determination of chlorothalonil in produce by enzyme immunoassay

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  • Bull. Environ. Contam. Toxicol. (1995) 54:444--450 9 1995 Springer-Verlag New York Inc.

    i Env i ronmenta l Contaminat ion and Toxicology

    Determination of Chlorothalonil in Produce by Enzyme Immunoassay

    J. M. Yeung, W. H. Newsome

    Food Research Division, Bureau of Chemical Safety, Food Directorate, Health Canada, Ottawa K1A 0L2, Canada Received: 3 February 1994/Accepted: 1 August 1994

    Chlorothalonil, 2,4,5,6-tetrachloroisophthalonitrile, is a broad-spectrum non-systemic fungicide extensively used on fruits, vegetables and other agricultural products world- wide. The maximum residue limit (MRL) for chlorothalonil in agricultural commod- ities ranges from 0.3 to 15 ppm. Its residues in crops have been analyzed commonly by GC with electron-capture detection (Valverde-Gareia, et al. 1993, Di Muceio A et al. 1993, Newsome and Collins 1989, EI-Nabarawy and Care), 1988, Lesser and Massil 1987, Bicchi et al. 1985) or HPLC with either UV Qongen et al. 1991) or photoeonduetivity and UV in tandem detection methods (Gilvydis and Waiters, 1988). More recently, immunoassays for chlorothalonil have been reported (Lawruk et al. 1993, Fitzpatrick et al. 1993a) and are applied primarily to water samples. Indepth reviews for the applications of immunochemical methods have been presented (Giese J 1993, Van Emon and Lopez-Avila 1992, Gazzazz SS, et al. 1992).

    The surge of interest in immunochemical methods for environmental analysis is partly due to its sensitivity, selectivity and cost-effectiveness. The recent availability of a variety of antibodies and commercial immunoassay kits also reflects the high profile of this powerful analytical tool. Since many applications of commercial kits have been focused on relatively clean water analysis, the question as to their broader utility in the determination of residues in substrate such as food by food industries or regulatory agencies arose.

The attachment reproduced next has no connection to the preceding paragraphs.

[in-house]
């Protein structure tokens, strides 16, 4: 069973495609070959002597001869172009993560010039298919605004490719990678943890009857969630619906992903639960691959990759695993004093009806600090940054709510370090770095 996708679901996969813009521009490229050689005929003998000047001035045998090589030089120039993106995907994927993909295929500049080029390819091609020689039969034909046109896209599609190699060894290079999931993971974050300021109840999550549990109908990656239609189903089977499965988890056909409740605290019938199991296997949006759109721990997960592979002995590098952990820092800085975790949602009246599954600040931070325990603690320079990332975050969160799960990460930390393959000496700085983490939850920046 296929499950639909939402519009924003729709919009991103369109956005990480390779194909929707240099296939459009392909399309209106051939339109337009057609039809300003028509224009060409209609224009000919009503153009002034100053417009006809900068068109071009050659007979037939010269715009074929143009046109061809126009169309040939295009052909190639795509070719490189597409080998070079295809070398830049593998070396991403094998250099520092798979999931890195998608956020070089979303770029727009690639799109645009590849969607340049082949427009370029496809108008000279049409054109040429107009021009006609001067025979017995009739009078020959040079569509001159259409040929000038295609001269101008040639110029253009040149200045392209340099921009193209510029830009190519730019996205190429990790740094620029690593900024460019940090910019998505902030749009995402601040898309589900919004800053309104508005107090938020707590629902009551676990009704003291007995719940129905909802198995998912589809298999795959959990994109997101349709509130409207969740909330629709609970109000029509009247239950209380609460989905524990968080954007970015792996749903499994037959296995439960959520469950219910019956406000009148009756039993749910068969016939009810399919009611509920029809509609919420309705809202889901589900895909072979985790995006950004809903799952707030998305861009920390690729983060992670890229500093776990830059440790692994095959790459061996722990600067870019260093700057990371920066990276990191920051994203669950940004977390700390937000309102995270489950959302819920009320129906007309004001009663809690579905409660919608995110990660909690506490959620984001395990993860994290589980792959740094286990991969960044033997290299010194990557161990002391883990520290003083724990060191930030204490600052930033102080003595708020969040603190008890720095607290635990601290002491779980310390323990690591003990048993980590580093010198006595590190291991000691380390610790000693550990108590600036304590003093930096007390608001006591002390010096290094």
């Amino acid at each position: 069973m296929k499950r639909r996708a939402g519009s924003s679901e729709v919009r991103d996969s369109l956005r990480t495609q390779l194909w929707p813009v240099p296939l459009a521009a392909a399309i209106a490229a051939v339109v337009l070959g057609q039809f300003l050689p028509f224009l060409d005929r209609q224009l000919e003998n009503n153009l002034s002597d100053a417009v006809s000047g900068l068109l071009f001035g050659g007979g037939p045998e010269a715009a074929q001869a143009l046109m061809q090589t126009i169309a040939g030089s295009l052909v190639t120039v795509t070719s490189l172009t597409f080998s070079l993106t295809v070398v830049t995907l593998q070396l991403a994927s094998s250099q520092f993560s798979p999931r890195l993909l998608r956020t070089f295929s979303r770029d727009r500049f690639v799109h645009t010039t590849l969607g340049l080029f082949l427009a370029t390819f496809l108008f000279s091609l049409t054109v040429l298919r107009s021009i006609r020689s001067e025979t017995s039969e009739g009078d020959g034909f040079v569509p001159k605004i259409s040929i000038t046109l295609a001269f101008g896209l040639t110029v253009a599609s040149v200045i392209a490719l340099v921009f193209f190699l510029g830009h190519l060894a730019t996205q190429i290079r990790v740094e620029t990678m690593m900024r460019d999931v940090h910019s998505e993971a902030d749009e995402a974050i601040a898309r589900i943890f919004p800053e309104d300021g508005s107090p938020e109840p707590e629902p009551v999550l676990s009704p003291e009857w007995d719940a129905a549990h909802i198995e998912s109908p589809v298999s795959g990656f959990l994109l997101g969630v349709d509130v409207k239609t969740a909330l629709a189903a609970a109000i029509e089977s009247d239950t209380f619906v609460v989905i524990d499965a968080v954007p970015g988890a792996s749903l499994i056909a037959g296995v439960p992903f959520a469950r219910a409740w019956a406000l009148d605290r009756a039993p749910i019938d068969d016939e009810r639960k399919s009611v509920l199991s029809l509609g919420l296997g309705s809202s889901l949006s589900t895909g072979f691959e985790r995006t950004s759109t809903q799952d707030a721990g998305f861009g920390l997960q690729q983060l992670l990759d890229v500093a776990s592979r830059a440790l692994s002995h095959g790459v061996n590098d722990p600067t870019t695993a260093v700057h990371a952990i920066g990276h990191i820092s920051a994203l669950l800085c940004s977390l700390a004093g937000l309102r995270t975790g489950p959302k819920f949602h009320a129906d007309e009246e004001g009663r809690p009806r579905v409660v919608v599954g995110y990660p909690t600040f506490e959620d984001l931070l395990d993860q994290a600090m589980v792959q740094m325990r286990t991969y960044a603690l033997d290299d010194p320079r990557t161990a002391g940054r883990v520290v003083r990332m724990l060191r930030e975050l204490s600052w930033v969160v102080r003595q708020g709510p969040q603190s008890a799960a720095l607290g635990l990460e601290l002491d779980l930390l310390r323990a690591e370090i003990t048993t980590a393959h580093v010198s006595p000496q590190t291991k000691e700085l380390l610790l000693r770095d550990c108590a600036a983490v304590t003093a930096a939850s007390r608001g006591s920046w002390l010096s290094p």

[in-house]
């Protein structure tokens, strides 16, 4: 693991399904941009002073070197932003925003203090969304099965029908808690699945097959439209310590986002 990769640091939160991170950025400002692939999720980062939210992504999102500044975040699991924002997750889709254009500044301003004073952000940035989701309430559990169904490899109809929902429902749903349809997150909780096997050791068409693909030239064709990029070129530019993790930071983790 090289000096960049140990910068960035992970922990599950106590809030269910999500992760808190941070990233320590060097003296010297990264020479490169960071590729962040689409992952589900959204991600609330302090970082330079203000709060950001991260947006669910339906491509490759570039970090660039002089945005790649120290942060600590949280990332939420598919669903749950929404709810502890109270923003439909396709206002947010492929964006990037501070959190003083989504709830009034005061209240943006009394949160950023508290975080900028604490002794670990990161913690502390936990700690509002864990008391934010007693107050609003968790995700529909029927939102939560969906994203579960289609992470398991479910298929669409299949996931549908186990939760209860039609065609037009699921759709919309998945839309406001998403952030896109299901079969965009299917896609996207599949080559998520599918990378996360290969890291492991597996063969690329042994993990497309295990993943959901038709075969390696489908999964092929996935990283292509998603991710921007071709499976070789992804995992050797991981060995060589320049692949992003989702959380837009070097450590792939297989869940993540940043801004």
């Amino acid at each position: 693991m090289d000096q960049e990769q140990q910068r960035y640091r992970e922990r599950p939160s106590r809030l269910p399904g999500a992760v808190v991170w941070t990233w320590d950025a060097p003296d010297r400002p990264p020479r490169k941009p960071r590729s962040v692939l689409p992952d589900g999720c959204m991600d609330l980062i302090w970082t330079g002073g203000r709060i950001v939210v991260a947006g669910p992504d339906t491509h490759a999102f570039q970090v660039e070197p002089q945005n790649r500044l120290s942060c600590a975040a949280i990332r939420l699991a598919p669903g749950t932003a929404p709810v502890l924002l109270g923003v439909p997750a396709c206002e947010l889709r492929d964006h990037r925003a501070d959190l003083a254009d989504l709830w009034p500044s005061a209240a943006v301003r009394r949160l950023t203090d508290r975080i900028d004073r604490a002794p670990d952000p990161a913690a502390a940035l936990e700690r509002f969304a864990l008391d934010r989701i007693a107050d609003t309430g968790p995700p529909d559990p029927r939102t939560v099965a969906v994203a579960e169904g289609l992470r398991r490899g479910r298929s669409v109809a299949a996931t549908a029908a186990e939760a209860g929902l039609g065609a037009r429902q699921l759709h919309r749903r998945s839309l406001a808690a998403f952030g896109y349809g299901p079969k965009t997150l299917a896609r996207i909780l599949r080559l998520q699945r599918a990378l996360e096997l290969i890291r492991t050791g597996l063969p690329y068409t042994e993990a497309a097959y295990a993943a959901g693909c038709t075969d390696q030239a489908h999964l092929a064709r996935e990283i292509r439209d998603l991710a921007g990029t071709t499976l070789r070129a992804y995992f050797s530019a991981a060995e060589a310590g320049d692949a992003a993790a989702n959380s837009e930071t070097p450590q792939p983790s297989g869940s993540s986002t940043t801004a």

The present study represents the development of a sample preparation procedure and the application of a commercial immunoassay kit to the rapid screening of foods for chlorothalonil. The produce examined includes celery, broccoli, tomato, cucumber, cauliflower, carrot, cantaloupe, apple, grape and snow peas.


    The RAPID Assays" kits for chlorothalonil, the magnetic separation rack and the RPA- I RAPID Photometric Analyzer TM with pre-programmed quantification methods, were supplied by Ohmicron, Newtown, Pennsylvania. The kit contained anti-chlorothalonil antibody coupled to magnetic particles, chlorothalonil coupled to peroxidase, enzyme substrate solution, peroxidase inhibitor, buffered saline diluent, and standards of chlorothalonil in water. A chlorothalonil analytical standard, obtained from the pesticide repository of the Food Research Division, was used for spiking, and was dissolved in acetonitrile for the recovery study at concentrations of 1 mg/mL and 0.1 mg/mL.

    Correspondence to: J. M. Yeung 444

  • To monitor the recovery of chlorothalonil in various commodities, produce were obtained from local supermarkets and about 1 kg each were blended. Ten g of previously homogenized produce was spiked with 10-100 #L of the spiking solutions to give 4-5 concentrations, including the MRL. These fortified samples were incu- bated at room temperature for 30 min prior to extraction.